Order of the Phoenix Does Not Disappoint
Fans dazzled by special effects
by Mark Zurlo
Successfully adapting a mammoth 870-page book to fit the big screen is a daunting, and some would say impossible task, especially when that book features as many complex characters and plot lines as Harry Potter and the Order of the Phoenix. Director David Yates and screenwriter Michael Goldenberg have done just that, creating a film that is every bit as spellbinding as the print version and one that easily eclipses the previous four installments in the franchise.
Film Faithful to the Book
The filmmakers skillfully remained faithful to J.K. Rowling's novel, including all major events, while never making the film feel rushed or disjointed. The special effects, as they have been in the past films, are once again dazzling, highlighted by scenes in which the characters conjure their own ghost-like Patronuses and by Lord Voldemort's summoning of an enormous fiery serpent.
While supporting actors Rupert Grint (Ron Weasley) and Emma Watson (Hermoine Granger) do not play as large of a role as they have in past films or in the print version, other supporting characters have emerged as stars. Indeed, Imelda Staunton reveals her versatility in her portrayal of Professor Umbridge, who is every bit as detestable on screen as she is in the novel. Alan Rickman continues to shine in the role of Severus Snape, and Helena Bonham Carter as Bellatrix Lestrange and Gary Oldman as Sirius Black also impress in their short time on screen.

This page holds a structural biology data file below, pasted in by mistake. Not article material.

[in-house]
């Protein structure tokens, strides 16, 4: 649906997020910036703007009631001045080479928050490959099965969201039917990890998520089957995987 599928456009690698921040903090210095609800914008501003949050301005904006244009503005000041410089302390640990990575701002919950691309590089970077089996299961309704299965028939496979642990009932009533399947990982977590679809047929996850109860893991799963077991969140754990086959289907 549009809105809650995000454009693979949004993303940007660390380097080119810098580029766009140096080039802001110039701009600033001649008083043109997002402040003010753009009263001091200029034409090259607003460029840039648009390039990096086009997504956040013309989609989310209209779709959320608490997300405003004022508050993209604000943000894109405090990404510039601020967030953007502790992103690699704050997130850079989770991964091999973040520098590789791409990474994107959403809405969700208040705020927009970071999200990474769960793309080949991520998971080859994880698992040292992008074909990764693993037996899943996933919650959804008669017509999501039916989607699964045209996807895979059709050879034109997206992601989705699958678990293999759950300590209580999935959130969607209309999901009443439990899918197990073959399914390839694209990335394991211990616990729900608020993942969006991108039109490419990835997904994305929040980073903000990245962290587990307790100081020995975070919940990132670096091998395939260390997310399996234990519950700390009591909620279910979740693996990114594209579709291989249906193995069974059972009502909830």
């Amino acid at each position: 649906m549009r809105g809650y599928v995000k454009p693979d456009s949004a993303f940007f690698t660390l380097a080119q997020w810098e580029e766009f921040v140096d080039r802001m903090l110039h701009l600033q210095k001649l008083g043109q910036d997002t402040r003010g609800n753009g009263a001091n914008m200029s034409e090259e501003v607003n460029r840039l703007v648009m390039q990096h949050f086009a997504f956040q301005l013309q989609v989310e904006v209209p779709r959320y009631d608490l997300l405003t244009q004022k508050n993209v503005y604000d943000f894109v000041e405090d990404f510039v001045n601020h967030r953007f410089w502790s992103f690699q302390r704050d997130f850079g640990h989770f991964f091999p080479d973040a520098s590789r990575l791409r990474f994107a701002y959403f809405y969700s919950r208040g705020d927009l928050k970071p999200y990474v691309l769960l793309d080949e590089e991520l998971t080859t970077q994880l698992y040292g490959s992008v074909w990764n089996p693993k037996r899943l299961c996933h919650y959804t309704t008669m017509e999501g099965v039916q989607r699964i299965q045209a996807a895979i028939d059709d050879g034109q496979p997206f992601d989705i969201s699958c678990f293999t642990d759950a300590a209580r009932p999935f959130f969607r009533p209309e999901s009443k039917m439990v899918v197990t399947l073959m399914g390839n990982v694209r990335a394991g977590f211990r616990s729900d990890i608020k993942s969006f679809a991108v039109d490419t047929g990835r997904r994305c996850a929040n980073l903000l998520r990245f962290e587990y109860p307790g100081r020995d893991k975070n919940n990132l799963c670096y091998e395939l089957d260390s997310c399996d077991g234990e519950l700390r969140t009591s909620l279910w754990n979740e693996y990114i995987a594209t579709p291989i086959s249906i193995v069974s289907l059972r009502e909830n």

Comic Relief a Welcome Twist
Another strong element of the film is its inclusion of comedic relief, some of it developed for the film by Rowling, and some of it original, throughout what is otherwise a tense and somewhat dark tale. As is the case with most film adaptations, there are some areas that fall short of the book, such as the failure to develop Harry's relationships with Dumbledore, Snape, and Cho. Such omissions, however, are only likely to concern the most rabid Harry Potter fans, as inclusion of such details could have slackened the film's brisk pace.
While the first four Harry Potter films have often seemed as memorable for what they left out as for the quality of the movie, screenwriter Goldenberg and director Yates have done a masterful job of bringing The Order of the Phoenix to life in their debut as Harry Potter filmmakers. Fans of the bestselling series will undoubtedly be satisfied by this fifth installment; like Harry on the quidditch field or Hermonie in the classroom, this film passes with flying colors.